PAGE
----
The Gazelle’s Constraints:
Samuel at d’Verse Poets educates us on a Persion form called the Ghazal. In my poem I have tried to obey the Ghazal’s tradition of writing on love and spirituality. Yet, keeping to my poem’s theme, I flirted a bit outside of the norm while trying to follow its 6 rules:
1. Independent couplets (shers) [I think I did that]
2. Couplets with the same meter (geher) [irregular pentameter – I tried]
3. Couplets end in same refrain (phrase/word) (radif) [“Younger Sister”]
4. Words prior to the refrain must rhyme (kaafiyaa) [“ee” sound]
5. Beginning couplet (matla) must repreat the refrain in both lines. [done]
6. Final couplet (maqta) must reference the poet’s name or alias (takhallus) [here I protest, “me” is fine]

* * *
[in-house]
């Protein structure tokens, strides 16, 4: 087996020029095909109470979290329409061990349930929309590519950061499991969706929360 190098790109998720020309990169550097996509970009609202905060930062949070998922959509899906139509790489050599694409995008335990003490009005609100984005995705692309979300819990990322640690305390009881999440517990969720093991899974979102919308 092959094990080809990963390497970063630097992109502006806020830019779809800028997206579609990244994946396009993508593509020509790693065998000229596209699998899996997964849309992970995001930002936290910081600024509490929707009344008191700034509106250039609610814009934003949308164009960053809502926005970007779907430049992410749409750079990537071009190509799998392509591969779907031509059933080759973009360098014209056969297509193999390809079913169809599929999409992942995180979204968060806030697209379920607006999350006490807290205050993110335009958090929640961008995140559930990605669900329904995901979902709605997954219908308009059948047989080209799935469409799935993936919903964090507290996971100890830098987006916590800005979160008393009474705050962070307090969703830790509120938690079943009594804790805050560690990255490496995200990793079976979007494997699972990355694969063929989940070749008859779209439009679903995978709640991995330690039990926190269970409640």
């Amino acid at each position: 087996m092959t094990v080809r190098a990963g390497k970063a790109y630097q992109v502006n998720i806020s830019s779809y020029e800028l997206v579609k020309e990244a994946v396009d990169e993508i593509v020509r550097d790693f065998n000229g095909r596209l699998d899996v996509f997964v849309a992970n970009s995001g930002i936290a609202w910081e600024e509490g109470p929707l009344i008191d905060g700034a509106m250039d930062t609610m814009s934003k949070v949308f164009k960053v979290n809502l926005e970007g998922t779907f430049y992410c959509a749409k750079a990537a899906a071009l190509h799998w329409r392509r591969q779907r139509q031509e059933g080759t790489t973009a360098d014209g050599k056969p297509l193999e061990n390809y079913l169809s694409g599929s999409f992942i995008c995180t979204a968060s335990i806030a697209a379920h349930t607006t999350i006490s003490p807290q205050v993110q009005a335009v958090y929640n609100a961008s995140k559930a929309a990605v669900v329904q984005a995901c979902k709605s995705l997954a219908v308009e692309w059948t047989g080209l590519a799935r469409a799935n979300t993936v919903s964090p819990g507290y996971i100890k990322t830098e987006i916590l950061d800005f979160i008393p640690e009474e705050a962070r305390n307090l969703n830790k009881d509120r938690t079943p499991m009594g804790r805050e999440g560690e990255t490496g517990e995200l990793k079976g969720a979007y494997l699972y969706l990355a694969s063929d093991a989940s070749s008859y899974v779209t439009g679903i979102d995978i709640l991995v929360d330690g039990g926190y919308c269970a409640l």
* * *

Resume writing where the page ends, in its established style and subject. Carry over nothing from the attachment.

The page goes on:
- The prophet of Islam, Mohammed, had several wives — some sent to him as gifts. Maria and Sirin were the daughters of a Christian Coptic sent to the prophet; he kept the older but gave away the younger.
- The prophet of Christianity, Jesus, is suspected by some to have had Mary Magdalene as a lover. Mary’s older sister was Martha — also a disciple and supporter. In John’s gospel, ch 12 Mary annoits Jesus in expensive oils — a rich metaphor. The Latin tradition views Mary of Bethany (the anointer and Mary Magdalene as the same person.